Drought awareness is spotty. If you’ve had your irrigation allocations cut, you are all to painfully aware of the consequences of the persistent drought patterns that shadow your best laid plans.

Just a few weeks ago Abbotsford, British Columbia was hit with flooding, all hell broke out and they received a month’s worth of torrential rains over two days that wiped away five bridges and twenty sections of roadway vital to getting supplies from the coast to the interior of this rugged diamond of a province in Canada.

This last June the entire town of Lytton, British Columbia in the grip of a record-breaking heatwave caught fire and burned most of the town to the ground.

Engineers have for a century been trying to plumb California

Hurricane Ida a Category-4 storm first lashed Louisiana with wind and rain then spun north and east wreaking havoc upon New Jersey inundating Newark with over 8 inches of record-breaking rainfall. When something has never happened before perhaps it is time to give these events a second look, ask a few questions, make some assessments, consider your options. You know wake up and get about the business of fixing things before things fix you.

The colossal rare for December 200-hundred-mile-long tornado that cut a path across Kentucky this past weekend has the telltale signs of a climate change induced event. It’s become imprecise to describe such catastrophic events as a natural disaster given the scientifically proven effects our releasing gigatons of carbon dioxide is having on our planet. Appears our fingerprints are all over these weather events.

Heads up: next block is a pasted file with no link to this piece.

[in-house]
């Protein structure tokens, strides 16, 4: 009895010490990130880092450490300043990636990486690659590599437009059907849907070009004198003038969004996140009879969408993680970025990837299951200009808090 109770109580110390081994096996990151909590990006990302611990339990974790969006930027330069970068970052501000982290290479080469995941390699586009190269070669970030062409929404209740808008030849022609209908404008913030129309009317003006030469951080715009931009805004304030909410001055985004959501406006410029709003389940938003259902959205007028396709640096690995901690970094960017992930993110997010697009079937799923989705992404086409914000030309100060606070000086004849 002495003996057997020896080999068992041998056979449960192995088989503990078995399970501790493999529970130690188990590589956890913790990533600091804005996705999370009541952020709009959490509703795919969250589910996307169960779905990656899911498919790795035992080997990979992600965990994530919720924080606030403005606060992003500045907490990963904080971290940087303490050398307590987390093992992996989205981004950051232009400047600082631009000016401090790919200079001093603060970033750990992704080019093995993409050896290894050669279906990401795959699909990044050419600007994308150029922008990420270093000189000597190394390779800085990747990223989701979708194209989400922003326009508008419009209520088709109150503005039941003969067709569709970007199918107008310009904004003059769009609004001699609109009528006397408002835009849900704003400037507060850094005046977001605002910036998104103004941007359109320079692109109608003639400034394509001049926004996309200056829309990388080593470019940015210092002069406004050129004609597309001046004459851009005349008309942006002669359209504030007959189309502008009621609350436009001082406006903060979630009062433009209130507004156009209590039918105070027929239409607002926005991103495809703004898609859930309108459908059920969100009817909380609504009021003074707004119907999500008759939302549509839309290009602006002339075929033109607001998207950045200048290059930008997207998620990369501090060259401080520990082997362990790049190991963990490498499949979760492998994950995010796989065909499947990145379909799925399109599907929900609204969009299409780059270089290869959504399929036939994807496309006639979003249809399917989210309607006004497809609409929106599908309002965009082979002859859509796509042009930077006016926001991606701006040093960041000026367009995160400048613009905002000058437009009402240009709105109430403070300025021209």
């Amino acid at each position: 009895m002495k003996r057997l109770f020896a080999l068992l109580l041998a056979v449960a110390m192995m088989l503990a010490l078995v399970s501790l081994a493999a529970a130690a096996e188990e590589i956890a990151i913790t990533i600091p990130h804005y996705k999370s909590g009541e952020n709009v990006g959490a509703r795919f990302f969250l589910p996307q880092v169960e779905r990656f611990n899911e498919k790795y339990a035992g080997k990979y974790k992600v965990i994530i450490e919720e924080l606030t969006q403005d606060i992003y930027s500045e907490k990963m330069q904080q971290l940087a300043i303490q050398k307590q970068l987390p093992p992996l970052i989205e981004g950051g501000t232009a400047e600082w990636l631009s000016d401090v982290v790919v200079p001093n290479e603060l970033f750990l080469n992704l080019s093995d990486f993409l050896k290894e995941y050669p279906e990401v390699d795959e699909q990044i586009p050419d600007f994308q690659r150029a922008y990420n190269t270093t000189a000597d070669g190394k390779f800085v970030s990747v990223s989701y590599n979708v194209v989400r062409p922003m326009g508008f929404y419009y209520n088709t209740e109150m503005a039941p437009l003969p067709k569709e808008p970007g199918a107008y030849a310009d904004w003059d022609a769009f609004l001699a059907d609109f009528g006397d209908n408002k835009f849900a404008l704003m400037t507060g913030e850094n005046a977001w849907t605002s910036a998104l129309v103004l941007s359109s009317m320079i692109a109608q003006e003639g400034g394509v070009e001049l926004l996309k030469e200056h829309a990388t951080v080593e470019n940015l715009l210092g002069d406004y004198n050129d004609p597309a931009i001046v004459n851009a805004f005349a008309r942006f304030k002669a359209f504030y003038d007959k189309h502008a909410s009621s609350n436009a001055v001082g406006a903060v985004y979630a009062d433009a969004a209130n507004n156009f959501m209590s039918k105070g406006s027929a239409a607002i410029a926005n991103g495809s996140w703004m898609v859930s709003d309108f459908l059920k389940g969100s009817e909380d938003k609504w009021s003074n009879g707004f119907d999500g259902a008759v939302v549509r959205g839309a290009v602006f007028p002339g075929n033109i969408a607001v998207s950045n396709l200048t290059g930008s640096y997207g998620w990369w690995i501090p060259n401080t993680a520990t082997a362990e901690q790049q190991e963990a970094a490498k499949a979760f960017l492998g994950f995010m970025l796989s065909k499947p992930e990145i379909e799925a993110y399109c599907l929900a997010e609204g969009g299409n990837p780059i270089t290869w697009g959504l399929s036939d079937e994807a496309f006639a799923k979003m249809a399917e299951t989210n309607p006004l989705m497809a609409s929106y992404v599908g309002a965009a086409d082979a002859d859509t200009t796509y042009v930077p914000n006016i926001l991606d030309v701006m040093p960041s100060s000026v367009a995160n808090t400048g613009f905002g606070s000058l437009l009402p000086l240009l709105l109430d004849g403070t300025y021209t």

Allstate changing advertising agencies in 2020 seems to have retired the character playing Mayhem from their ad campaigns. In midst of a global pandemic and under lockdown, washing hands, wearing masks while 100’s of thousands are killed by a virulent pathogen might make this change in campaigns an appropriate inflection point to regroup, rebrand and reconsider what hazard coverage you might wish or not wish to cover. Seems obvious in light of events.

If you read my postings, you’ll see I keep picking at my concerns about whether we can continue to govern and keep the wheels on our civilization rolling in the face of such daunting problems.

Working dirt, seed, sunlight and water

In California’s San Joaquin Valley just west of Fresno lies the Westlands Water District. If you are a politician, you cross the drought intolerant Westland mega millionaire farmers at your own peril. Enter stage right the California State Water Board announcing on December 1, 2021, that it is “Zero Day” for much of California’s agricultural industry. All the dam building, aqueduct constructing, ditch digging, well drilling and cloud seeding isn’t going to get the Westlands Water District one more drop of water.